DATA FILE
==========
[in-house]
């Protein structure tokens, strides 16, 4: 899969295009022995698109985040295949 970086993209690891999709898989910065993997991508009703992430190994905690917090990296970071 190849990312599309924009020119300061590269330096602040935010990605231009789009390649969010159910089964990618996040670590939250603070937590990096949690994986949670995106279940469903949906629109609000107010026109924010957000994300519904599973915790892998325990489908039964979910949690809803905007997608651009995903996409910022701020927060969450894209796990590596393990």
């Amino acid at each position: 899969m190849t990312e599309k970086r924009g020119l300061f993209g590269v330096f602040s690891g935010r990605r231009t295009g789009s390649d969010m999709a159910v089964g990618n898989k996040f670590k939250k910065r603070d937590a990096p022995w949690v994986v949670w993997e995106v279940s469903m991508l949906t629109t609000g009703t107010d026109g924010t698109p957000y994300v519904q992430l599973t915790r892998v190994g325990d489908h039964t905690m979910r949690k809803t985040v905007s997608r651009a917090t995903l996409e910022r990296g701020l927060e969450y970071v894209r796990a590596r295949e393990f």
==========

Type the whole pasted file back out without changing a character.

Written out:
[in-house]
């Protein structure tokens, strides 16, 4: 899969295009022995698109985040295949 970086993209690891999709898989910065993997991508009703992430190994905690917090990296970071 190849990312599309924009020119300061590269330096602040935010990605231009789009390649969010159910089964990618996040670590939250603070937590990096949690994986949670995106279940469903949906629109609000107010026109924010957000994300519904599973915790892998325990489908039964979910949690809803905007997608651009995903996409910022701020927060969450894209796990590596393990």
């Amino acid at each position: 899969m190849t990312e599309k970086r924009g020119l300061f993209g590269v330096f602040s690891g935010r990605r231009t295009g789009s390649d969010m999709a159910v089964g990618n898989k996040f670590k939250k910065r603070d937590a990096p022995w949690v994986v949670w993997e995106v279940s469903m991508l949906t629109t609000g009703t107010d026109g924010t698109p957000y994300v519904q992430l599973t915790r892998v190994g325990d489908h039964t905690m979910r949690k809803t985040v905007s997608r651009a917090t995903l996409e910022r990296g701020l927060e969450y970071v894209r796990a590596r295949e393990f």